My dad never cared about Father’s Day. He didn’t buy into the whole commercial-forced-love bit because he thought buying gifts on a random day didn’t carry any true significance. He never craved gifts on his birthday either. He didn’t place much attachment on material objects, although, he carried a deep love for nice pens and a decent piece of stationery.
I recognized his neutrality about Father’s Day. But for whatever reason, on the week or days before Father’s Day, I felt compelled to drive to the grocery store and stand in front of the array of Hallmark cards, staring and wishing that the right greeting would magically appear. I never landed on the right card, but picked and signed my name to a card with the words, love, Rudri. I’d hand deliver (when I was in town) the card and say, “Happy Father’s Day!” and he almost always responded with, “Thanks, but you don’t have to buy me a card.” I responded with, “I know, Dad, I wanted to get something for you.” We typically had dinner at home or drove to his favorite pizza place (which incidentally does’t exist anymore either).
All those years ago, I took for granted the simple pleasure of buying my father a card. On a recent trip to the grocery store, I saw the card aisle, where people clamored around the various greetings like bees buzzing at a hive. I heard a couple of people say, “I don’t think this is the right one,” or alternatively, “This is the perfect card. He will love it.” I paused and stared, my eyes stalking these strangers, while my insides revisited my past. Long ago, I stood where they stood. My father was alive too and everything seem right and ok and normal.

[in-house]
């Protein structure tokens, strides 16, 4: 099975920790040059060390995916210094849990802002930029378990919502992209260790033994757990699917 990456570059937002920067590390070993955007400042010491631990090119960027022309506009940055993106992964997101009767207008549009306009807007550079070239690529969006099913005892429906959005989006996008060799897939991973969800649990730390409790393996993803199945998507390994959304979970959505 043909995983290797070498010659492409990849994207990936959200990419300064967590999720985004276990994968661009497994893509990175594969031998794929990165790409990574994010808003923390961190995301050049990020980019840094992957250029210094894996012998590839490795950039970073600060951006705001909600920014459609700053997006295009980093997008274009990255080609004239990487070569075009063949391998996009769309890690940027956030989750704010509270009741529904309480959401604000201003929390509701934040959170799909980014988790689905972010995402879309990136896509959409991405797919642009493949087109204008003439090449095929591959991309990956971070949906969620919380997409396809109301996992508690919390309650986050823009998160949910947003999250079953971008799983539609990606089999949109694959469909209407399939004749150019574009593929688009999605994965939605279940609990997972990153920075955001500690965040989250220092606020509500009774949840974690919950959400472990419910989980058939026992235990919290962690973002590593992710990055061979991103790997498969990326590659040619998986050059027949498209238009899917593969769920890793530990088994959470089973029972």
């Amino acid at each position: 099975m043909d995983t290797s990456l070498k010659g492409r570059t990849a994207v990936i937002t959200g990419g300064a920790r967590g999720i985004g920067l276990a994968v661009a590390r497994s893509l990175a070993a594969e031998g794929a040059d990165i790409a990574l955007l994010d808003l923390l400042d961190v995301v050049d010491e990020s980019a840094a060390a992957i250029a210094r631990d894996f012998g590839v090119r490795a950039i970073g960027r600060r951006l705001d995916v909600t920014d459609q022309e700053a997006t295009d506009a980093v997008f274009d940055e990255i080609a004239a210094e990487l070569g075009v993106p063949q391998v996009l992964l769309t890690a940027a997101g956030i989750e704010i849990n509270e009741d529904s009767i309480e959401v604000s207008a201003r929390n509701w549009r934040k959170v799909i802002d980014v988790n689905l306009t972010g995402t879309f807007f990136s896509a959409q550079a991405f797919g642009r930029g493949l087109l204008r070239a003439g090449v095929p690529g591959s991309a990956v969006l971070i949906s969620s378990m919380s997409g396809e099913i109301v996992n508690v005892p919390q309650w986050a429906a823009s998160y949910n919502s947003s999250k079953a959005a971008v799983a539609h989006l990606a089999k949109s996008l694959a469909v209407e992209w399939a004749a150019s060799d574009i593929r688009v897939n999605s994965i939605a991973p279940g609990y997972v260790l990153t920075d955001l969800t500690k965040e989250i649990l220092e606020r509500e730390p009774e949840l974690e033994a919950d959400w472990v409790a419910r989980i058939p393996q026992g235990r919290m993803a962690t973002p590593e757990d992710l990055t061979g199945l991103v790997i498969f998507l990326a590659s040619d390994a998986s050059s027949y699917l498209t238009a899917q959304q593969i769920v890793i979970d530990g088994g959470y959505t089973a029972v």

Now, I not only miss buying cards that he didn’t really expect, but I MISS him. I’ve heard many times the grief gets easier with each passing day, but I am not certain the ache of a losing a parent evaporates in any real way. Early on the grief manifested with tears streaming down my face, but now, I internalize how much I wish he was still here. I couldn’t even bring myself to post anything about him on social media yesterday because the act of doing so meant drudging up another Father’s Day without him. My 8th one.
After he passed, I took on the task of cleaning his desk. He loved collecting paperwork, often saving receipts, “in case he might need them,” ignoring the fact the paperwork was almost a decade old. I chunked several pieces of miscellaneous pages in a recycle bin and underneath all of these old receipts and warranty paperwork, I discovered a stack of cards, with a sturdy rubber band keeping them together. On first glance, I hesitated looking at these cards because I didn’t want to intrude on my father’s privacy. The lettering on the pieces of paper look familiar as if I saw them once before. Turns out, I had.
My dad kept every single Father’s Day card I gave him.